Introducing the two new Centre Directors
In 2018, Wendy moved back to Christchurch and is delighted to return ‘home’ to the Champion Centre. She took on the role of Early Intervention Services Manager, leading the team of 18 Early Intervention Educators, as well as being part of the management team and supporting a range of executive functions.
Driven by principles of equality and inclusion Wendy says: ‘A significant part of my professional life has been spent at the Champion Centre and I feel a strong connection and loyalty to it. For years the Champion Centre, in partnership with families, has provided a vital service for many families in Christchurch.’
‘I am especially grateful to Susan for her support over the years and wish her well. Moving forwards, I am excited to partner with Lauren as part of the new leadership team, ensuring the Champion Centre continues to thrive for many, many years to come’.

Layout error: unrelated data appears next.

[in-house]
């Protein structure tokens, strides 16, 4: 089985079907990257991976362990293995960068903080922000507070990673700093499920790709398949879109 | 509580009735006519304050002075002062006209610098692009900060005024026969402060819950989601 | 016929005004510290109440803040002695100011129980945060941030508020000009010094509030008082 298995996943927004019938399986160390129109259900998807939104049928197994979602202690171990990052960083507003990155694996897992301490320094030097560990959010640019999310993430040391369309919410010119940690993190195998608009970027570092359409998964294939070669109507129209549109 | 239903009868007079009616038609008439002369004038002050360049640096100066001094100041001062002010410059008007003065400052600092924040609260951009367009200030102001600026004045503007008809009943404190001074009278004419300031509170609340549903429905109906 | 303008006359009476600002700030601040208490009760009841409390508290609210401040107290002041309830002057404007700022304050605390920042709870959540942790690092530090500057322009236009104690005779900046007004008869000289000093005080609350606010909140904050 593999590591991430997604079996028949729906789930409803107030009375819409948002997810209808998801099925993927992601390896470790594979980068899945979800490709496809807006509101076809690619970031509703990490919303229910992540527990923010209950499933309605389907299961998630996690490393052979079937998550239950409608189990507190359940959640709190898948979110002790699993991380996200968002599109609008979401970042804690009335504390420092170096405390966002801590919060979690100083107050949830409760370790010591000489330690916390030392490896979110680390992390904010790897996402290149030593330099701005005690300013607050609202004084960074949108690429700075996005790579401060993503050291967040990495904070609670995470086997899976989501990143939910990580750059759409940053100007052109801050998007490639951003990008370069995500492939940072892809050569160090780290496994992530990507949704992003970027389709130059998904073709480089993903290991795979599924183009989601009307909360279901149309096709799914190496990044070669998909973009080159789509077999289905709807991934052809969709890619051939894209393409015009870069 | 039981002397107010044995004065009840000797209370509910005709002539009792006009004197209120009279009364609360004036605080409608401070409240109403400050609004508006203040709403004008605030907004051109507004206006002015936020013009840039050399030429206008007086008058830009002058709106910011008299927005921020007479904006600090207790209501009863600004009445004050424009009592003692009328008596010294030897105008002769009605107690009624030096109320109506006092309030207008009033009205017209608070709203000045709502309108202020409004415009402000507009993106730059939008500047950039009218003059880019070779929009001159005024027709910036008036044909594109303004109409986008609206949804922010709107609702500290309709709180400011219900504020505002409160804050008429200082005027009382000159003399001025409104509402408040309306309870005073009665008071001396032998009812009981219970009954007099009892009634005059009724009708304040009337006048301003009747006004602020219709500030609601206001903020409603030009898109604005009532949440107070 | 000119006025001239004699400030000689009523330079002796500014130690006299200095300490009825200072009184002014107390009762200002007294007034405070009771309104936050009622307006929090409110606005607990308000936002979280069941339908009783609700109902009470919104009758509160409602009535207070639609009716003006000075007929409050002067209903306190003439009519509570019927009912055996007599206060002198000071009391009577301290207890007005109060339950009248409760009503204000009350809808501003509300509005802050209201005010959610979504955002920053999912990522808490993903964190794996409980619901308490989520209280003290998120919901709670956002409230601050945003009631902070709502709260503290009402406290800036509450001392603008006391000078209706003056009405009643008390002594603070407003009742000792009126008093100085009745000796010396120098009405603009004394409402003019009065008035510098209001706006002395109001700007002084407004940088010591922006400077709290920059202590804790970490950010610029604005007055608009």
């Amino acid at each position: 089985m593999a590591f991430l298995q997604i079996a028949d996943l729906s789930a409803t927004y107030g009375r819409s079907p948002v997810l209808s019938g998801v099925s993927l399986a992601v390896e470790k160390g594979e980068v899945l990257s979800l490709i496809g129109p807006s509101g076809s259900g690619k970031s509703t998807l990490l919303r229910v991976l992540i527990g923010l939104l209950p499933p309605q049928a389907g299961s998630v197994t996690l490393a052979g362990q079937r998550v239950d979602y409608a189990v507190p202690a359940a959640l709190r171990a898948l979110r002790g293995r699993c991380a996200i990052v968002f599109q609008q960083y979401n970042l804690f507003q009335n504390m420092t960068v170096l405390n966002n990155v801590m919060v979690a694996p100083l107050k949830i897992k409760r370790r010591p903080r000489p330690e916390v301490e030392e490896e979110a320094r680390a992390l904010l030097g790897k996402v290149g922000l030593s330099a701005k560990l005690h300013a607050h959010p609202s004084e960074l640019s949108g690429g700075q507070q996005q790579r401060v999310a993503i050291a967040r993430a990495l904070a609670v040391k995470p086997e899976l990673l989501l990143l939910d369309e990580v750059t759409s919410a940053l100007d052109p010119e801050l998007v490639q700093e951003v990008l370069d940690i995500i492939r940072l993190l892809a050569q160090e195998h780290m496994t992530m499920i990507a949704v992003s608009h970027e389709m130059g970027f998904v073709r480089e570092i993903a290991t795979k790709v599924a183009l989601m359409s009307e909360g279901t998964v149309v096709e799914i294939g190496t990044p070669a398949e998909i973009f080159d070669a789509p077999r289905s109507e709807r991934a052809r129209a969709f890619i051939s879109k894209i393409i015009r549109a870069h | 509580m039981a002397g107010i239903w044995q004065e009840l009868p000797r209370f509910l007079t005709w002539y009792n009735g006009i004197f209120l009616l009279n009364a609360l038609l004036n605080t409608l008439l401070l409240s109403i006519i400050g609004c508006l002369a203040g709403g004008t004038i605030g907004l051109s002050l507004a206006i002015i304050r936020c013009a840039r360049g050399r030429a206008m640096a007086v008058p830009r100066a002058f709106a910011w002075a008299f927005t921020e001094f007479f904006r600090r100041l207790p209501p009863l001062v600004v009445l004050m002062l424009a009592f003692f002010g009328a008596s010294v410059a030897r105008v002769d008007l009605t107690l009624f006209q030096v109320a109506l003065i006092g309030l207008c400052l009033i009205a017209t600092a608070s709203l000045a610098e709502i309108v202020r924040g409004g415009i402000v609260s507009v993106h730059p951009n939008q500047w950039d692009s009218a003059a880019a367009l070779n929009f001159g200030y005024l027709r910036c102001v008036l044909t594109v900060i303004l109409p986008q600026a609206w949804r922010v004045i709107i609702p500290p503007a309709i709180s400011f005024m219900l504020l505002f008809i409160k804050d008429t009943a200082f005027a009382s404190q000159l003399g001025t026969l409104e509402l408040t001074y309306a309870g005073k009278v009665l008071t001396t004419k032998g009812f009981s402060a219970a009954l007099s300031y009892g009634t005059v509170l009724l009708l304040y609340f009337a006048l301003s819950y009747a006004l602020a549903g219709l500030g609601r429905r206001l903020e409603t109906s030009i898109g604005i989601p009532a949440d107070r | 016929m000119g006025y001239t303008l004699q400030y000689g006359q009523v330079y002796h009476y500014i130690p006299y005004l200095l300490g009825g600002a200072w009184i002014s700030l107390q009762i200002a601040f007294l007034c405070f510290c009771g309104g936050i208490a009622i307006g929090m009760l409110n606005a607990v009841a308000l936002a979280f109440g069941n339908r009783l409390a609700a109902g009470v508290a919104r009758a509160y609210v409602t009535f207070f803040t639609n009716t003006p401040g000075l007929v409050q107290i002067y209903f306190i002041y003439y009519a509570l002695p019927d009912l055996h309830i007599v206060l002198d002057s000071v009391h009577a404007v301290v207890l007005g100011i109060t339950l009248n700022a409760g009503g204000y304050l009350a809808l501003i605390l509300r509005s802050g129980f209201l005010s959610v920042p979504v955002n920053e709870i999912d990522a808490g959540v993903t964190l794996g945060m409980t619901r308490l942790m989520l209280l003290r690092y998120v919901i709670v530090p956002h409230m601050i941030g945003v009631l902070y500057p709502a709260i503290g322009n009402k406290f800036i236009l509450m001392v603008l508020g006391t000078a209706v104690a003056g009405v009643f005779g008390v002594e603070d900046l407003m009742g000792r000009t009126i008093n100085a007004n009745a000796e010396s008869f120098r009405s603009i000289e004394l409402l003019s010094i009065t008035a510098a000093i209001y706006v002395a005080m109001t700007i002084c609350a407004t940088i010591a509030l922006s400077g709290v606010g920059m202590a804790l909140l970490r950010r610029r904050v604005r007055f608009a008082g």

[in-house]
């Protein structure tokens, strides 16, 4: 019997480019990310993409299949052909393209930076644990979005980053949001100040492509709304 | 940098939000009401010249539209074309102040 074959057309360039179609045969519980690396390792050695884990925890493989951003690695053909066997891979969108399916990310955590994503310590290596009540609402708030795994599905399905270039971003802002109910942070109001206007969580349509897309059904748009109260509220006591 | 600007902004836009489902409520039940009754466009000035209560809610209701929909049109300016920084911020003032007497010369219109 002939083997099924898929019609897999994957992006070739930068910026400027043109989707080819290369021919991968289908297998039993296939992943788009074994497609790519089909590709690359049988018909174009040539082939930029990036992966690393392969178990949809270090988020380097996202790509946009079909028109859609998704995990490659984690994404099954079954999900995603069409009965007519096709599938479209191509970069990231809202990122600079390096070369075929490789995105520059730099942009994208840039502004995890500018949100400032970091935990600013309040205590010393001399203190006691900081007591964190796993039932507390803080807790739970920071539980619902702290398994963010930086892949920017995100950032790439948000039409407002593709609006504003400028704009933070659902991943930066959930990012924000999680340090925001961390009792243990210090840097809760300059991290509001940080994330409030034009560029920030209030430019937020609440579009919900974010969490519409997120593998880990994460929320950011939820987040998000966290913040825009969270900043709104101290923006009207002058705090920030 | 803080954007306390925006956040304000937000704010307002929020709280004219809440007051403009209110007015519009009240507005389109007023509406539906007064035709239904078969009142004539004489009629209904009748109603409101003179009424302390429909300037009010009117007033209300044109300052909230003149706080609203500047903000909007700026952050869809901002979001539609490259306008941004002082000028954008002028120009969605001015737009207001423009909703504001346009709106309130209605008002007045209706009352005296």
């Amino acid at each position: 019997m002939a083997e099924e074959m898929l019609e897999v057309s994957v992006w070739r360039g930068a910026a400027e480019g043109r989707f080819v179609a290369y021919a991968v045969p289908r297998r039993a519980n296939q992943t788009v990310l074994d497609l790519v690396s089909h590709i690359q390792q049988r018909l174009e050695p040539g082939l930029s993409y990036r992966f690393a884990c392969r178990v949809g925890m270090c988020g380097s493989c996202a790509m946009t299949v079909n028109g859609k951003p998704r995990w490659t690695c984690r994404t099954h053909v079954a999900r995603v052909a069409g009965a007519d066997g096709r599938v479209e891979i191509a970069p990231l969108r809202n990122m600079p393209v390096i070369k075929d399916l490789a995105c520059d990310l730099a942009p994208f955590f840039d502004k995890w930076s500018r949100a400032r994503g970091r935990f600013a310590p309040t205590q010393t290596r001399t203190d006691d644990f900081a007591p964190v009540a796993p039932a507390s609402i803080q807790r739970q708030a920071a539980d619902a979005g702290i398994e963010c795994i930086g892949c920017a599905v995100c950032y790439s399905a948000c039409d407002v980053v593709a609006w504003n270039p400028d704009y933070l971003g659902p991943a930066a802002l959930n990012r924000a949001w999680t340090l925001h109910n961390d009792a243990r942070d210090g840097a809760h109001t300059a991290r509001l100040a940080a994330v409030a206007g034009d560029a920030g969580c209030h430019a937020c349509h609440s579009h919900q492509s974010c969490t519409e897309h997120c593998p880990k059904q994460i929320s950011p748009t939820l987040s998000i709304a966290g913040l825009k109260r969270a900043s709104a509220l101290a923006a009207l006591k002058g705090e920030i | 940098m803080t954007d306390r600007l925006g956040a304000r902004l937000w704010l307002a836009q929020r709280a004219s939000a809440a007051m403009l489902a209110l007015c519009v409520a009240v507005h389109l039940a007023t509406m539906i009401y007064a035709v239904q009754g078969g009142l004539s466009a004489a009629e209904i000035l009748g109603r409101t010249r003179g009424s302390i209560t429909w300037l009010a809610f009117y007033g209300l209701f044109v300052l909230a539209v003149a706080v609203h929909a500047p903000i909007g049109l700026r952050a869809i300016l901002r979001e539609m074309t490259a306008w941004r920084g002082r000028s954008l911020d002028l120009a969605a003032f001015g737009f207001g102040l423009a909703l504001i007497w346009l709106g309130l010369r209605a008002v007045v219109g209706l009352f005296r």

In 2014, Lauren and her family relocated to Australia, where she worked for both Griffith University and Southern Cross University in teaching and supervision roles. Since returning to New Zealand early this year, Lauren has been Clinical Manager of Massey University Wellington's Student Health and Counselling Centre.
Lauren's appointment to the Champion Centre is a homecoming in profound and important ways. Not only is she returning home to Christchurch, but she is taking up a role that fortifies her most meaningful professional connections: to infant mental health; to Patricia, Jan and the team; and to the relational support of our youngest members of society. Lauren is excited to partner with Wendy, to learn from both Wendy and the team, and to dedicate herself and her professional energy to the best future for the Champion Centre.
Rural ram sale to yield hefty donation